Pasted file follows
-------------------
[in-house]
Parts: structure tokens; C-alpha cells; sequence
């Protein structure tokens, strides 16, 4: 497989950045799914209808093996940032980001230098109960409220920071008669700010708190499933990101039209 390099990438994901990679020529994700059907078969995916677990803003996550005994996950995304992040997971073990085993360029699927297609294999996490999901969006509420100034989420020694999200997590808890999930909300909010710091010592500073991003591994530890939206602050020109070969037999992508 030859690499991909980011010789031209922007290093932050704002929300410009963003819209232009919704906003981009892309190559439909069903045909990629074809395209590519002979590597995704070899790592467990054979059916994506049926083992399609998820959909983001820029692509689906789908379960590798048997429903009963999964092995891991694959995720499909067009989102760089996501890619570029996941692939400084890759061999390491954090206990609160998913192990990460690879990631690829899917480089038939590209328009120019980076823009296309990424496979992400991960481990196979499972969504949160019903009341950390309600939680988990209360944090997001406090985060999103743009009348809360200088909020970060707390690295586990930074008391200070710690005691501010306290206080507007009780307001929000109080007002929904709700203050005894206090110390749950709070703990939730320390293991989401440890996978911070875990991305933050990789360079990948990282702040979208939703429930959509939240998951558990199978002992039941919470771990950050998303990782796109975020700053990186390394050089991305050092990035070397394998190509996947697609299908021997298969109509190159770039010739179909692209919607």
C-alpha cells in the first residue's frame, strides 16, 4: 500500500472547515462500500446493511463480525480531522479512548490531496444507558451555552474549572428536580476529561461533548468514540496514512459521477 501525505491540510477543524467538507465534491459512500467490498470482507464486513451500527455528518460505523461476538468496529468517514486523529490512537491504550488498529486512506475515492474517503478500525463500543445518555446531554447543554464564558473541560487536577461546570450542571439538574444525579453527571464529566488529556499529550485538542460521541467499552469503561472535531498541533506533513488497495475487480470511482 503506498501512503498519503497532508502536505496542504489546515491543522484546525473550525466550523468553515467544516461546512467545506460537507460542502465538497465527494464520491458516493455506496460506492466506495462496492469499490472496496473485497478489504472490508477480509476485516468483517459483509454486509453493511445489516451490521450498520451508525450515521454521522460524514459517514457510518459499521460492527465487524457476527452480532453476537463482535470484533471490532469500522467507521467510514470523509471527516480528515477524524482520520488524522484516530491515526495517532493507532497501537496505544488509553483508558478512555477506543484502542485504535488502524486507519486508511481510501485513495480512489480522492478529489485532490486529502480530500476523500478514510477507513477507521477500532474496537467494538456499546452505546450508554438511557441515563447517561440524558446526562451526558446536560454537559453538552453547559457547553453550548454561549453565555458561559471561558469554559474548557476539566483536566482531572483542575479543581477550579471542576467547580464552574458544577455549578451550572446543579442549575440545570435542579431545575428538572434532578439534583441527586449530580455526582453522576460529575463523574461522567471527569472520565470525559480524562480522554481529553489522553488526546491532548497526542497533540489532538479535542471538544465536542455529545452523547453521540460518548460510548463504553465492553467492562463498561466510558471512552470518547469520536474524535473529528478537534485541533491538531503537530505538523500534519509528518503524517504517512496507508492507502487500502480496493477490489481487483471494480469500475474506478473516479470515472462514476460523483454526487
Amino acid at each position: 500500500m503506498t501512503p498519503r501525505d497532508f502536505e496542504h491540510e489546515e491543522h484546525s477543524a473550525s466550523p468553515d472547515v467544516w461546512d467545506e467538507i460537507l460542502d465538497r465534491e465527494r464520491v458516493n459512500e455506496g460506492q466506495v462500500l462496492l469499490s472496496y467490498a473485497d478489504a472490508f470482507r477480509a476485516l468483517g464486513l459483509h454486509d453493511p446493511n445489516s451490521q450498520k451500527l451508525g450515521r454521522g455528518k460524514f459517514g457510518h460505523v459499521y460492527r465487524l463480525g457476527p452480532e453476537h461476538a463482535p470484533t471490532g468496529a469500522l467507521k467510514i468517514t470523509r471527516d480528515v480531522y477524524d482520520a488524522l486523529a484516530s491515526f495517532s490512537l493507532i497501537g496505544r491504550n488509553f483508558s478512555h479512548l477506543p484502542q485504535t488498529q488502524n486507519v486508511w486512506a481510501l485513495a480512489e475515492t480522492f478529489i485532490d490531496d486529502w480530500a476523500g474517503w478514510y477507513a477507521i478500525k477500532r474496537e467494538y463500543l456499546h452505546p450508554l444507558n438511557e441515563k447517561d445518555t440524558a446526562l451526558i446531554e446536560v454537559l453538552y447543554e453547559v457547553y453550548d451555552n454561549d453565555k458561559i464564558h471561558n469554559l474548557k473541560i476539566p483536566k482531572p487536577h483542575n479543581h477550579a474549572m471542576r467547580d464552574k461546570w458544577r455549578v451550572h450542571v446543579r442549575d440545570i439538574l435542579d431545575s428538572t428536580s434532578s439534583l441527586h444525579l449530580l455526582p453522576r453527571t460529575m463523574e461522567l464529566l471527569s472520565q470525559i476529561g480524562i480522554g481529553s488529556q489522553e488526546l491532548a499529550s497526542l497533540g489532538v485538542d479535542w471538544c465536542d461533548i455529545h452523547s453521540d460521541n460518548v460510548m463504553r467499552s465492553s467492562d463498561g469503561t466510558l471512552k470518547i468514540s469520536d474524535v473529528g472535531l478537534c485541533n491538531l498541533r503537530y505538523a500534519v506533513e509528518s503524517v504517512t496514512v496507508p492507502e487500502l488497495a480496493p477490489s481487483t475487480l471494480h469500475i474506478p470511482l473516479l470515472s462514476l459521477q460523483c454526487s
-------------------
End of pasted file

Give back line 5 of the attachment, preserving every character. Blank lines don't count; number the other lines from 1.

Amino acid at each position: 500500500m503506498t501512503p498519503r501525505d497532508f502536505e496542504h491540510e489546515e491543522h484546525s477543524a473550525s466550523p468553515d472547515v467544516w461546512d467545506e467538507i460537507l460542502d465538497r465534491e465527494r464520491v458516493n459512500e455506496g460506492q466506495v462500500l462496492l469499490s472496496y467490498a473485497d478489504a472490508f470482507r477480509a476485516l468483517g464486513l459483509h454486509d453493511p446493511n445489516s451490521q450498520k451500527l451508525g450515521r454521522g455528518k460524514f459517514g457510518h460505523v459499521y460492527r465487524l463480525g457476527p452480532e453476537h461476538a463482535p470484533t471490532g468496529a469500522l467507521k467510514i468517514t470523509r471527516d480528515v480531522y477524524d482520520a488524522l486523529a484516530s491515526f495517532s490512537l493507532i497501537g496505544r491504550n488509553f483508558s478512555h479512548l477506543p484502542q485504535t488498529q488502524n486507519v486508511w486512506a481510501l485513495a480512489e475515492t480522492f478529489i485532490d490531496d486529502w480530500a476523500g474517503w478514510y477507513a477507521i478500525k477500532r474496537e467494538y463500543l456499546h452505546p450508554l444507558n438511557e441515563k447517561d445518555t440524558a446526562l451526558i446531554e446536560v454537559l453538552y447543554e453547559v457547553y453550548d451555552n454561549d453565555k458561559i464564558h471561558n469554559l474548557k473541560i476539566p483536566k482531572p487536577h483542575n479543581h477550579a474549572m471542576r467547580d464552574k461546570w458544577r455549578v451550572h450542571v446543579r442549575d440545570i439538574l435542579d431545575s428538572t428536580s434532578s439534583l441527586h444525579l449530580l455526582p453522576r453527571t460529575m463523574e461522567l464529566l471527569s472520565q470525559i476529561g480524562i480522554g481529553s488529556q489522553e488526546l491532548a499529550s497526542l497533540g489532538v485538542d479535542w471538544c465536542d461533548i455529545h452523547s453521540d460521541n460518548v460510548m463504553r467499552s465492553s467492562d463498561g469503561t466510558l471512552k470518547i468514540s469520536d474524535v473529528g472535531l478537534c485541533n491538531l498541533r503537530y505538523a500534519v506533513e509528518s503524517v504517512t496514512v496507508p492507502e487500502l488497495a480496493p477490489s481487483t475487480l471494480h469500475i474506478p470511482l473516479l470515472s462514476l459521477q460523483c454526487s